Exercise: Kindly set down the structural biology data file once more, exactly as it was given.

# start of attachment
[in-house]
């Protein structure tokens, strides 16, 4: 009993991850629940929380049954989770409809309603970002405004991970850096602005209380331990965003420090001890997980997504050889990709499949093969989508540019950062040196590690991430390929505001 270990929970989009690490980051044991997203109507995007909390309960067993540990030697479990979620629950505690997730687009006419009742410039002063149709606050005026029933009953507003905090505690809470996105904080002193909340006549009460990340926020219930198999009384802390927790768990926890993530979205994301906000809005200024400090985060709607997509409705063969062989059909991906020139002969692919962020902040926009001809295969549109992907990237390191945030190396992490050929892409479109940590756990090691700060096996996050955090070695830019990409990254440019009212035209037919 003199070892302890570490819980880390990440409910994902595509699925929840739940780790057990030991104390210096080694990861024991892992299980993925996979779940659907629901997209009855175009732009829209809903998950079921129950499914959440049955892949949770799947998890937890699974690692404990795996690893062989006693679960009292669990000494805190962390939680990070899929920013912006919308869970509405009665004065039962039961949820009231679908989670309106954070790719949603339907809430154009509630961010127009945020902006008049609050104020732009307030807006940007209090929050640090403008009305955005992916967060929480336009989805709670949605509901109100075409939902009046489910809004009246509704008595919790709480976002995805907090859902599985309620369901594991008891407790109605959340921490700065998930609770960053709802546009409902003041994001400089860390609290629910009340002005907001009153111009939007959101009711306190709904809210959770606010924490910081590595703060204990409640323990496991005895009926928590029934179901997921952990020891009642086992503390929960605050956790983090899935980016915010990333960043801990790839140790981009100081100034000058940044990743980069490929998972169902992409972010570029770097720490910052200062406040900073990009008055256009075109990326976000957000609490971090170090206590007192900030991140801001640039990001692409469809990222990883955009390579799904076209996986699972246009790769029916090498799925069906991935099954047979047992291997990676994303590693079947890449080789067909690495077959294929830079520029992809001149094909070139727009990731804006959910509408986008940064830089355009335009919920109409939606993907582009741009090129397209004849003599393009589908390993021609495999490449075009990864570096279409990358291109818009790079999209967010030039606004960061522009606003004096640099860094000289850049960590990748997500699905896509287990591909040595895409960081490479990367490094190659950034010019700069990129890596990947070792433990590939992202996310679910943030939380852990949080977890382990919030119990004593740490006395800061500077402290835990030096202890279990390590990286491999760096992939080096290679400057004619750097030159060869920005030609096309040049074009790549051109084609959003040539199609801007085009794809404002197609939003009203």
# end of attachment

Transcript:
[in-house]
């Protein structure tokens, strides 16, 4: 009993991850629940929380049954989770409809309603970002405004991970850096602005209380331990965003420090001890997980997504050889990709499949093969989508540019950062040196590690991430390929505001 270990929970989009690490980051044991997203109507995007909390309960067993540990030697479990979620629950505690997730687009006419009742410039002063149709606050005026029933009953507003905090505690809470996105904080002193909340006549009460990340926020219930198999009384802390927790768990926890993530979205994301906000809005200024400090985060709607997509409705063969062989059909991906020139002969692919962020902040926009001809295969549109992907990237390191945030190396992490050929892409479109940590756990090691700060096996996050955090070695830019990409990254440019009212035209037919 003199070892302890570490819980880390990440409910994902595509699925929840739940780790057990030991104390210096080694990861024991892992299980993925996979779940659907629901997209009855175009732009829209809903998950079921129950499914959440049955892949949770799947998890937890699974690692404990795996690893062989006693679960009292669990000494805190962390939680990070899929920013912006919308869970509405009665004065039962039961949820009231679908989670309106954070790719949603339907809430154009509630961010127009945020902006008049609050104020732009307030807006940007209090929050640090403008009305955005992916967060929480336009989805709670949605509901109100075409939902009046489910809004009246509704008595919790709480976002995805907090859902599985309620369901594991008891407790109605959340921490700065998930609770960053709802546009409902003041994001400089860390609290629910009340002005907001009153111009939007959101009711306190709904809210959770606010924490910081590595703060204990409640323990496991005895009926928590029934179901997921952990020891009642086992503390929960605050956790983090899935980016915010990333960043801990790839140790981009100081100034000058940044990743980069490929998972169902992409972010570029770097720490910052200062406040900073990009008055256009075109990326976000957000609490971090170090206590007192900030991140801001640039990001692409469809990222990883955009390579799904076209996986699972246009790769029916090498799925069906991935099954047979047992291997990676994303590693079947890449080789067909690495077959294929830079520029992809001149094909070139727009990731804006959910509408986008940064830089355009335009919920109409939606993907582009741009090129397209004849003599393009589908390993021609495999490449075009990864570096279409990358291109818009790079999209967010030039606004960061522009606003004096640099860094000289850049960590990748997500699905896509287990591909040595895409960081490479990367490094190659950034010019700069990129890596990947070792433990590939992202996310679910943030939380852990949080977890382990919030119990004593740490006395800061500077402290835990030096202890279990390590990286491999760096992939080096290679400057004619750097030159060869920005030609096309040049074009790549051109084609959003040539199609801007085009794809404002197609939003009203």